John Ford, Gary Cooper and TuPac:
created by Keonna Carter, June 2002
Gangsta Rap and the Wild Wild West
Howdy West Was Born
| On July 12, 1893, the way Americans traditionally conceived of the West, particularly the frontier was called into question. In his paper, "The Significance of the Frontier in American History," Frederick Jackson Turner revolutionized the way Americans thought about The West because he declared that the frontier, which had not only become the embodiment of American values, but also established and defined a national identity, no longer existed. According to him, the closing of the frontier signified an end to the first period of American history, in addition to the influence of the frontier upon the development of American identity. Because the idea of the West is still widely recognized by and deeply embedded into
the consciousness of modern-day Americans, Turner obviously underestimated the power of America's mythological memory of a place and time that seems so real, but never was.
| The reason why Turner's thesis was incorrect is because when the frontier began to disappear, a new genre called the Western emerged, which continued, albeit in a purely mythic way, to shape American character.
Westerns came in the form of whatever medium was most popular in America at any given time. There were Western dime novels, books, comics, and eventually wildly popular movies and television shows all of which transported the West through time. More than likely, today's generation was first introduced to the mythical existence of the West from reading Laura Ingalls Wilder's Little House on the Prairie series in grade school and playing "Cowboys and Indians" at recess. However, it is the big screen and actors like Clint Eastwood in Bronco Billy (1980) or Will Smith in Wild
Wild West (1999), that makes the legend of the West live on.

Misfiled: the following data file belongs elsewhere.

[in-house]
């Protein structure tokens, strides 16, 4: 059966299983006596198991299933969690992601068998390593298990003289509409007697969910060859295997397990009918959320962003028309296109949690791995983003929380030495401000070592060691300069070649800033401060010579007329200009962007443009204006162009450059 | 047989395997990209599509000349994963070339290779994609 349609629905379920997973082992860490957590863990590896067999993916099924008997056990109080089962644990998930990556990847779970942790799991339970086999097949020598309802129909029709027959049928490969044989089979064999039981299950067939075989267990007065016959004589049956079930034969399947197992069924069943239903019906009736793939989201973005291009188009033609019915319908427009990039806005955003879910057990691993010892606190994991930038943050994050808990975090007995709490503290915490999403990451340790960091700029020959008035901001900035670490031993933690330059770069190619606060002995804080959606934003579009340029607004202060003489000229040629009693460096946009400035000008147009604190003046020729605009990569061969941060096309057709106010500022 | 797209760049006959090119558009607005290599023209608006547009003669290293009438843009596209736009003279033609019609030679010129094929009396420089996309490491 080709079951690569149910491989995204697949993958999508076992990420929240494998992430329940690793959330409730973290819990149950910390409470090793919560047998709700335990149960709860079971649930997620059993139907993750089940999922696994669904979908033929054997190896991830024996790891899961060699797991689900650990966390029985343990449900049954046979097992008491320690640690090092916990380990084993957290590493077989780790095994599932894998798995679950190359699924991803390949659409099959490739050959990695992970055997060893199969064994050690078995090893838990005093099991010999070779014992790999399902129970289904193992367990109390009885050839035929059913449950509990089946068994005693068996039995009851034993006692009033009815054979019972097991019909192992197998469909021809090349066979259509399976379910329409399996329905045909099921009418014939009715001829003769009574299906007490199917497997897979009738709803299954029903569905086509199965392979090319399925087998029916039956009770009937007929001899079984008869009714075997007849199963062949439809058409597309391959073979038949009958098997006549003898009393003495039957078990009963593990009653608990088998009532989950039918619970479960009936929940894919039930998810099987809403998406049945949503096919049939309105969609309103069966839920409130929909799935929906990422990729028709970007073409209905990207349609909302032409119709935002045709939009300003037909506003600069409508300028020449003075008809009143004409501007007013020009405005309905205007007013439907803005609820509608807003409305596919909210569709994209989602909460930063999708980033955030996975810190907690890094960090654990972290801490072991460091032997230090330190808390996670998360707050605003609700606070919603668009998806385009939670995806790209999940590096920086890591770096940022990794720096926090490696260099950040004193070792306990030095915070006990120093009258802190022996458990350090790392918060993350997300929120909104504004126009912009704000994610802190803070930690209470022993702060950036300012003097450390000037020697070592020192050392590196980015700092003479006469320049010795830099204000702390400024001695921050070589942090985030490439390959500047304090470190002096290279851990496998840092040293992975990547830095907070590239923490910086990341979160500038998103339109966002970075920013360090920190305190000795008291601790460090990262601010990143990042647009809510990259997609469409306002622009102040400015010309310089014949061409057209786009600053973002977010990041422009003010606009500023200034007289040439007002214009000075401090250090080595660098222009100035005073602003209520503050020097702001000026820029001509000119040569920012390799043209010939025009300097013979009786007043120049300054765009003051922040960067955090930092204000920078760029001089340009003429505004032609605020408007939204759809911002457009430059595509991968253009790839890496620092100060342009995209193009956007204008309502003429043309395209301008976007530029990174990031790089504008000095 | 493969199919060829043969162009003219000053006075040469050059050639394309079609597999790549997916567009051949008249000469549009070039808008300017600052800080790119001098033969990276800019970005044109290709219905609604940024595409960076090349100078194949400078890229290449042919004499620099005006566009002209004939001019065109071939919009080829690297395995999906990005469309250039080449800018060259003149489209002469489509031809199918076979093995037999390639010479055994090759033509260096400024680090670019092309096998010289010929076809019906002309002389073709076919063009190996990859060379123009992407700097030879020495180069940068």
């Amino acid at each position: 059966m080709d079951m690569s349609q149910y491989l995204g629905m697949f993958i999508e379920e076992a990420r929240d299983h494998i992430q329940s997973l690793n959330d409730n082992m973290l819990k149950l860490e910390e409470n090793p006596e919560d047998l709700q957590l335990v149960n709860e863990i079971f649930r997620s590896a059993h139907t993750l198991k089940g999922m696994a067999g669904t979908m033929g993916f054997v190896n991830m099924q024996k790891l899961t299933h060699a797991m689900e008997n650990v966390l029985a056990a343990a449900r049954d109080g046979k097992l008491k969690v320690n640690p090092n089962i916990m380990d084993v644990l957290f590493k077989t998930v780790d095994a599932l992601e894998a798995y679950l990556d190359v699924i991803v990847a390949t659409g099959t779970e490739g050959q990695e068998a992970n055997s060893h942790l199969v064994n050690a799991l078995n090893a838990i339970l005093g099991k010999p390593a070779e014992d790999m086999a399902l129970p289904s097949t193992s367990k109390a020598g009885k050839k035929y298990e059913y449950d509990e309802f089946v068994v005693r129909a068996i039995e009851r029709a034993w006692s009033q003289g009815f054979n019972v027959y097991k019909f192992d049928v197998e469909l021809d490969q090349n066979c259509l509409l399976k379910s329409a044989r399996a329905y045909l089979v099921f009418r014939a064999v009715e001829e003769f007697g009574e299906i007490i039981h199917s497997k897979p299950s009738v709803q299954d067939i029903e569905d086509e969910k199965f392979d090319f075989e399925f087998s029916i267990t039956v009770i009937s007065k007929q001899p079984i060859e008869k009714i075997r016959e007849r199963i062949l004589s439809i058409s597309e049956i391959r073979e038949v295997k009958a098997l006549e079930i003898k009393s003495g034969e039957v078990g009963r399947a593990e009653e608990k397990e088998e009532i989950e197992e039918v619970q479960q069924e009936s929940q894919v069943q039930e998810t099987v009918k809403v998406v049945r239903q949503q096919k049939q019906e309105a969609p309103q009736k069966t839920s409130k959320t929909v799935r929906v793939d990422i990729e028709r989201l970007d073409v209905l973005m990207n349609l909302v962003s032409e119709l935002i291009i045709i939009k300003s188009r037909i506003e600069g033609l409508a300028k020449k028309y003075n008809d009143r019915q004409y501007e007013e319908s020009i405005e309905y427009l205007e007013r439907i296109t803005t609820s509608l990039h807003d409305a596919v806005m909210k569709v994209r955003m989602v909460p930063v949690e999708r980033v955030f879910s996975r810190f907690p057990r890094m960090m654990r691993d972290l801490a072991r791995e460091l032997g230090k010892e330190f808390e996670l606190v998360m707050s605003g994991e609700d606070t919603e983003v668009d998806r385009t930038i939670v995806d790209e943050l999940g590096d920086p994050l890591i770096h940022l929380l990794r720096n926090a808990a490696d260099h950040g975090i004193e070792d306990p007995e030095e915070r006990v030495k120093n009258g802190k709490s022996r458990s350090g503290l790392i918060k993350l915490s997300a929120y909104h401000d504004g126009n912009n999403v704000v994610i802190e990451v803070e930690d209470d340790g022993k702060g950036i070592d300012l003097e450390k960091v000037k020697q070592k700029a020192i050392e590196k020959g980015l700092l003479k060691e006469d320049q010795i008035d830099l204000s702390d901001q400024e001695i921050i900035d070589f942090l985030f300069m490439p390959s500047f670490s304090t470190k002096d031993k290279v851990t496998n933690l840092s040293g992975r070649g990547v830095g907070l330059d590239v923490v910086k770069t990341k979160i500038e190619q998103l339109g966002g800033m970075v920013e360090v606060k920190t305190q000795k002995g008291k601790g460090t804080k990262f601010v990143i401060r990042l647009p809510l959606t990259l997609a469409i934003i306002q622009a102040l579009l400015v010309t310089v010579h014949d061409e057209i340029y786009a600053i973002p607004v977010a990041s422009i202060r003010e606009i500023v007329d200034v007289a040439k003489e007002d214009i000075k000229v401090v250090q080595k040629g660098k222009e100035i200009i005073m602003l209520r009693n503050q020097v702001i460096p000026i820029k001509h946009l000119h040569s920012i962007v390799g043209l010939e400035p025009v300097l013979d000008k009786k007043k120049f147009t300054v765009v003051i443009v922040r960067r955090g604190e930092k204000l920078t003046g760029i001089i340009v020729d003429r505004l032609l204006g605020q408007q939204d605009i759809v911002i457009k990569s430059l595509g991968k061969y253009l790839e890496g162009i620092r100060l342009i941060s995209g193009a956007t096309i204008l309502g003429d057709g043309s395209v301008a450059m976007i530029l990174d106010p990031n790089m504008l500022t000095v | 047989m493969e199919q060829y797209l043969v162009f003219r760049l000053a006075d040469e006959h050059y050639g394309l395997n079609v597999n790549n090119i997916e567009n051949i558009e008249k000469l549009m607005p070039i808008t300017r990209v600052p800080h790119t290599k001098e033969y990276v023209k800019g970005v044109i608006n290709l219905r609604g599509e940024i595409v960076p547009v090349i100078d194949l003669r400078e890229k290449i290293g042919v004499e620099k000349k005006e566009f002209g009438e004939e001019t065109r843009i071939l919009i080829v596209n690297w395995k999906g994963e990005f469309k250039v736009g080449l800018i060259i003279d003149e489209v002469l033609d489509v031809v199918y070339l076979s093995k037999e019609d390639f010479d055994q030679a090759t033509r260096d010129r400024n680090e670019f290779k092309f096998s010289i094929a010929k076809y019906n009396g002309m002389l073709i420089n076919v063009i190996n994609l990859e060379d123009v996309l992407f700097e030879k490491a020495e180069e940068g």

| If the media by which the myth is kept alive is primarily television and movies, then there
is little wonder that the primary indoctrinator of these shows is Hollywood. In his book, The American West: The Invention of a Myth , David Murdoch declares the following:
The myth of the West was not some organic growth, mysteriously arising
from the depths of the collective American consciousness (though indeed ended there). It was
deliberately invented by a relatively small number of mostly identifiable people with specific
purposes in mind. It was they who focussed attention on the last phase of the conquest of the
wilderness and they who made the cowboy a mythic hero. Their invention was then marketed
with all the resources available in a market-oriented society. It succeeded beyond the inventor's
hopes, for they struck a cord which immediately reverberated in the national psyche and which
has continued to resonate down the years (xii).
As Murdoch suggests, the longevity of the idea of the West owes its existence to its adaptability
and appearance in different media, while keeping most of the traditional conventional forms that
make it recognizable as a Western. This site will explore how West-coast rap is the newest medium
for the reappearance and thereby continuation of the ideas of the American West.
Introduction | Howdy West Was Born | History of Rap | Death as a Theme | Violence as a Theme | The Moral Fiber of the West | Rapping It Up | References